A Conference on El Sistema in Berkeley

Cal Performances is hosting a two-day conference about music education centering on El Sistema, the lauded Venezuelan approach. The conference is part of a bunch of offerings organized around Gustavo Dudamel’s present tour with the Simon Bolivar Orchestra of Venezuela.

It seems that symposia on music education are springing up in many places that Dudamel and the SBOV are landing during their journey across the United States. And if the first half of the one organized by Cal Performances yesterday is anything to go by, music educators across the country, even those who profess to knowing quite a bit about El Sistema, are going to be getting a transformative experience.

It’s tempting to provide a blow-by-blow account of the day’s activities. But that would use up too much typewriter ribbon. So I’m going to jot down out a few of the ideas that came up during the discussions that made the strongest impression on me…

1. Eric Booth, the erudite and compelling arts education pundit who gave the keynote speech, on why Gustavo Dudamel thinks El Sistema has been so successful: “There are two reasons for this: One, it makes every child feel like he or she is an asset; and two, we never forget to have fun.”

2. According to Booth, the greatest determinant of the success of a music education program is the motivation of the learners.

3. Teachers in the El Sistema system are described as “C.A.T.S.” which stands for the four qualities that they all possess. An El Sistema teacher is at once a Citizen, Artist, Teacher, and Scholar.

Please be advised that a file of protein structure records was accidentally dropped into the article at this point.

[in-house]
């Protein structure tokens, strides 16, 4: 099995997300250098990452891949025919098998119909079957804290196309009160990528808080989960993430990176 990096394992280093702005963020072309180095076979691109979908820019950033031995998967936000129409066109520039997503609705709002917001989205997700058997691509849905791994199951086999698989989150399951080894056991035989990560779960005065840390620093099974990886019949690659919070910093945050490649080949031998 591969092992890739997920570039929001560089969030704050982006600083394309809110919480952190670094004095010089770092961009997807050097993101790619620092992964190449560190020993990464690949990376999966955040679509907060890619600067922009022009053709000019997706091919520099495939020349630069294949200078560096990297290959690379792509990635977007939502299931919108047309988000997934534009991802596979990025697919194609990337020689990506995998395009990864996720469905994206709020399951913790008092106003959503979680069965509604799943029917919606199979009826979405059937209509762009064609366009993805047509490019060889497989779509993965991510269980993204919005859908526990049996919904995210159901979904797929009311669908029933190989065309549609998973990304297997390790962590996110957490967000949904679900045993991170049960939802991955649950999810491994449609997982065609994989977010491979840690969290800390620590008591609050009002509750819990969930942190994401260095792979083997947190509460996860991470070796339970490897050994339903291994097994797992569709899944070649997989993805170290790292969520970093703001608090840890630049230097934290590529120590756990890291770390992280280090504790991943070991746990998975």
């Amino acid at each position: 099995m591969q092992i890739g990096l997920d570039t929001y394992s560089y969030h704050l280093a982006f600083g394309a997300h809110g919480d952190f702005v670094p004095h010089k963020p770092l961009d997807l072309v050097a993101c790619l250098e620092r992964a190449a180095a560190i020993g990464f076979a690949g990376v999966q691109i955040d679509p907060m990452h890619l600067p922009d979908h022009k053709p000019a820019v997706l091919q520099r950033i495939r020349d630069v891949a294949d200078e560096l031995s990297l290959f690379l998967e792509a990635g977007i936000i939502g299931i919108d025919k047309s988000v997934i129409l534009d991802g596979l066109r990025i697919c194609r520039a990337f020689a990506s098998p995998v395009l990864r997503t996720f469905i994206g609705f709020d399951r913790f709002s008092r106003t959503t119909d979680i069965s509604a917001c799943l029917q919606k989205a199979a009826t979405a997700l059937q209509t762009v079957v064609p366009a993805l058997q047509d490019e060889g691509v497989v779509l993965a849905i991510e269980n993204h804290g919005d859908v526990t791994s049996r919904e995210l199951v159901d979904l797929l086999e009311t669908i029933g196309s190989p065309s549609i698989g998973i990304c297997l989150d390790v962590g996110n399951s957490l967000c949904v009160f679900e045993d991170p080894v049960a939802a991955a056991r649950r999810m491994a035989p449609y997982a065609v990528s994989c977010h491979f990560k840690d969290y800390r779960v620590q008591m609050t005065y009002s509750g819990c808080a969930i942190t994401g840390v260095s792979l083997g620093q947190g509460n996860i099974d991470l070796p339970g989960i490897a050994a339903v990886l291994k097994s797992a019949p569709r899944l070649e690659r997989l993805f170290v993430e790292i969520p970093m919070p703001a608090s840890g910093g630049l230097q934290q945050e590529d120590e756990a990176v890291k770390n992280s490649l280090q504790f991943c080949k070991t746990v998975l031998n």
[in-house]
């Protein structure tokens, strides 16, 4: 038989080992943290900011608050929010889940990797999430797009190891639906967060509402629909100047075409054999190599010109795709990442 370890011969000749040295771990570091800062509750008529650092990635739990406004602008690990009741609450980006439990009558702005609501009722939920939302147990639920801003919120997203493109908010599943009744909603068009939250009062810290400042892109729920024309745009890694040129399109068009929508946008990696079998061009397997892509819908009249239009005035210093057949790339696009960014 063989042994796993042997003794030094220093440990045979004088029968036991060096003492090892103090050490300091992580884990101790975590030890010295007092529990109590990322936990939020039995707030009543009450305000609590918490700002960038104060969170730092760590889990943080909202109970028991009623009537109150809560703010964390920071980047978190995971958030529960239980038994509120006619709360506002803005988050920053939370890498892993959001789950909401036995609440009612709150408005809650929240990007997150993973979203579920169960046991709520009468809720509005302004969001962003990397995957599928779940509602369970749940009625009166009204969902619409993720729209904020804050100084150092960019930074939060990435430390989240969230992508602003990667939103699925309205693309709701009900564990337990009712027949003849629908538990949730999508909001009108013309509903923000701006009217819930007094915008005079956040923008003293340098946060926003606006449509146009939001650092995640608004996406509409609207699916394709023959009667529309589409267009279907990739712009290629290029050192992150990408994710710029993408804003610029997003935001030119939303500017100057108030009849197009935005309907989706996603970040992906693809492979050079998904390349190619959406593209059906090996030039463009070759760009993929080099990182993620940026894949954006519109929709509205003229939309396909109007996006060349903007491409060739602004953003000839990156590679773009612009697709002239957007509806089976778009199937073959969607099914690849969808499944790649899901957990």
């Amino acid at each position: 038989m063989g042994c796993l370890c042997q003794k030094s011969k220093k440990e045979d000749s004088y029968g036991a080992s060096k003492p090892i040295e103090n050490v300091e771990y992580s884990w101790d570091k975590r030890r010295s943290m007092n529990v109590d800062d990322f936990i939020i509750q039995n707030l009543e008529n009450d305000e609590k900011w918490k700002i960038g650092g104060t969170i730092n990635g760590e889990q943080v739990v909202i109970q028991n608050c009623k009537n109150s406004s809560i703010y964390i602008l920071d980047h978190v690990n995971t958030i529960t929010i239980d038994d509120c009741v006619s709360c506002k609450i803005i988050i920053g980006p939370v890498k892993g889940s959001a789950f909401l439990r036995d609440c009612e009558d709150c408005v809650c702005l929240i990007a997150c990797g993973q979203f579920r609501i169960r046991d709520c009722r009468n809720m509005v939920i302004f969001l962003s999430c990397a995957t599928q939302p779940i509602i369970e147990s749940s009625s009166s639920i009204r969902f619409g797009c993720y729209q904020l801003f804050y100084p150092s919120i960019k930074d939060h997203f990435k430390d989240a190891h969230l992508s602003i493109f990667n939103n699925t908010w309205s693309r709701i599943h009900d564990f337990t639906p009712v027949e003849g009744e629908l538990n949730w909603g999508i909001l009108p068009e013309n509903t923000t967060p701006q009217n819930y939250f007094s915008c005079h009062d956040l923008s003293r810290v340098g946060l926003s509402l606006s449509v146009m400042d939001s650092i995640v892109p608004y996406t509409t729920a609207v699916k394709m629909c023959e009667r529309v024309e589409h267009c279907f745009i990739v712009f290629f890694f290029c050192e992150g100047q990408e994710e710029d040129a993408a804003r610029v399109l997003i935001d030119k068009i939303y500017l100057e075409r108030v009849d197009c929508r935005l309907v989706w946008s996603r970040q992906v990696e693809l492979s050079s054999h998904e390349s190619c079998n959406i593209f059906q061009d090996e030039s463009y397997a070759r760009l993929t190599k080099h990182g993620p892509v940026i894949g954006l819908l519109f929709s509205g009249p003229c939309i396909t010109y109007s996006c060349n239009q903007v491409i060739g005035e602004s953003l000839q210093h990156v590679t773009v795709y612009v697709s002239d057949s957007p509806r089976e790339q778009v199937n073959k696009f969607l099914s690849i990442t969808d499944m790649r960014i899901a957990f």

4. Perhaps the most interesting thing I learned about the El Sistema way of spreading music education to large numbers of children is how the kids grow up being both students and teachers at the same time. There are several orchestral levels and those in the second level and above teach the students in the junior levels. I imagine that this duality must inspire a lot of pride, self-esteem and patience in the El Sistema tribe from a young age.

5. Jose Antonio Abreu, who founded the El Sistema movement in the mid 1970s, impressed me with his long, visionary answers to panel chairman Matias Tarnopolsky’s questions. Of the many amazing things the guy said, the most compelling idea — or at least the one that stands out for me — is to do with how he views El Sistema not as a musical organization but rather as a movement for social change. He also added that the word “Sistema” is misleading because it makes people think of a strict and rigid system when in fact he views it as a network of educators and learners.

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Comments

  1. Joan says

    Does it really go without saying here in the US and Canada that, at its most basic, El Sistema offers every child the chance to actually play an instrument, in both private and group lessons and in an orchestra? Just in learning an instrument in school, which takes great skill and time, the child is given, in addition to musical knowledge, more understanding of their own authority, self-control, and the breadth of their own feelings, and all in a safe environment and where all their peers are also doing the same learning/fun (hence music’s role in social restructuring). Most school subjects demand the child put their own (as yet unknown) self aside in order to learn the objective facts of maths and sciences, of history and literature, and tragically in North American school curriculum, of classical music too. The fundamental benefit of El Sistema is that every child is actually playing classical music on a real instrument alone and with their peers throughout their school years. This is the basis of subjective knowledge. I really think that that is the “sine qua non” of the program. Then we can talk about attitude and methods.